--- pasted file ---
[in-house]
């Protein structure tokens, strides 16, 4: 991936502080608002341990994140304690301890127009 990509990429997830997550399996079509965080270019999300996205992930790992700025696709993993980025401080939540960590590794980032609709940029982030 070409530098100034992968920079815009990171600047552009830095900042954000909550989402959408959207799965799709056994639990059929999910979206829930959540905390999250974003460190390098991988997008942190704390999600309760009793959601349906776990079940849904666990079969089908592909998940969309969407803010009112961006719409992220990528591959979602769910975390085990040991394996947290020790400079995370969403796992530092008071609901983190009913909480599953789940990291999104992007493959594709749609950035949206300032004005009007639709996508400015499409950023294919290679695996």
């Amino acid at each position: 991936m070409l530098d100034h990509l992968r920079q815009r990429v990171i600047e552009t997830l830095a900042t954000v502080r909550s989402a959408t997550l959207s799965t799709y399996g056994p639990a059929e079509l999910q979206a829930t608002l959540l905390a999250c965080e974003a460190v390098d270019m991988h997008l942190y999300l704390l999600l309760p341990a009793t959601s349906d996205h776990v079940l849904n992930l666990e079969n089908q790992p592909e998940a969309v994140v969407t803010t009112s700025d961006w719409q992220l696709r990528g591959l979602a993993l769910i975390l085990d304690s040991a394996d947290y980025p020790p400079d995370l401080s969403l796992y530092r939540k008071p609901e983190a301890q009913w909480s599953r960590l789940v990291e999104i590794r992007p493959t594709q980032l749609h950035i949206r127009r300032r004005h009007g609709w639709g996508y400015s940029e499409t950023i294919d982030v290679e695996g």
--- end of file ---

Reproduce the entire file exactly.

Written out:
[in-house]
């Protein structure tokens, strides 16, 4: 991936502080608002341990994140304690301890127009 990509990429997830997550399996079509965080270019999300996205992930790992700025696709993993980025401080939540960590590794980032609709940029982030 070409530098100034992968920079815009990171600047552009830095900042954000909550989402959408959207799965799709056994639990059929999910979206829930959540905390999250974003460190390098991988997008942190704390999600309760009793959601349906776990079940849904666990079969089908592909998940969309969407803010009112961006719409992220990528591959979602769910975390085990040991394996947290020790400079995370969403796992530092008071609901983190009913909480599953789940990291999104992007493959594709749609950035949206300032004005009007639709996508400015499409950023294919290679695996």
């Amino acid at each position: 991936m070409l530098d100034h990509l992968r920079q815009r990429v990171i600047e552009t997830l830095a900042t954000v502080r909550s989402a959408t997550l959207s799965t799709y399996g056994p639990a059929e079509l999910q979206a829930t608002l959540l905390a999250c965080e974003a460190v390098d270019m991988h997008l942190y999300l704390l999600l309760p341990a009793t959601s349906d996205h776990v079940l849904n992930l666990e079969n089908q790992p592909e998940a969309v994140v969407t803010t009112s700025d961006w719409q992220l696709r990528g591959l979602a993993l769910i975390l085990d304690s040991a394996d947290y980025p020790p400079d995370l401080s969403l796992y530092r939540k008071p609901e983190a301890q009913w909480s599953r960590l789940v990291e999104i590794r992007p493959t594709q980032l749609h950035i949206r127009r300032r004005h009007g609709w639709g996508y400015s940029e499409t950023i294919d982030v290679e695996g």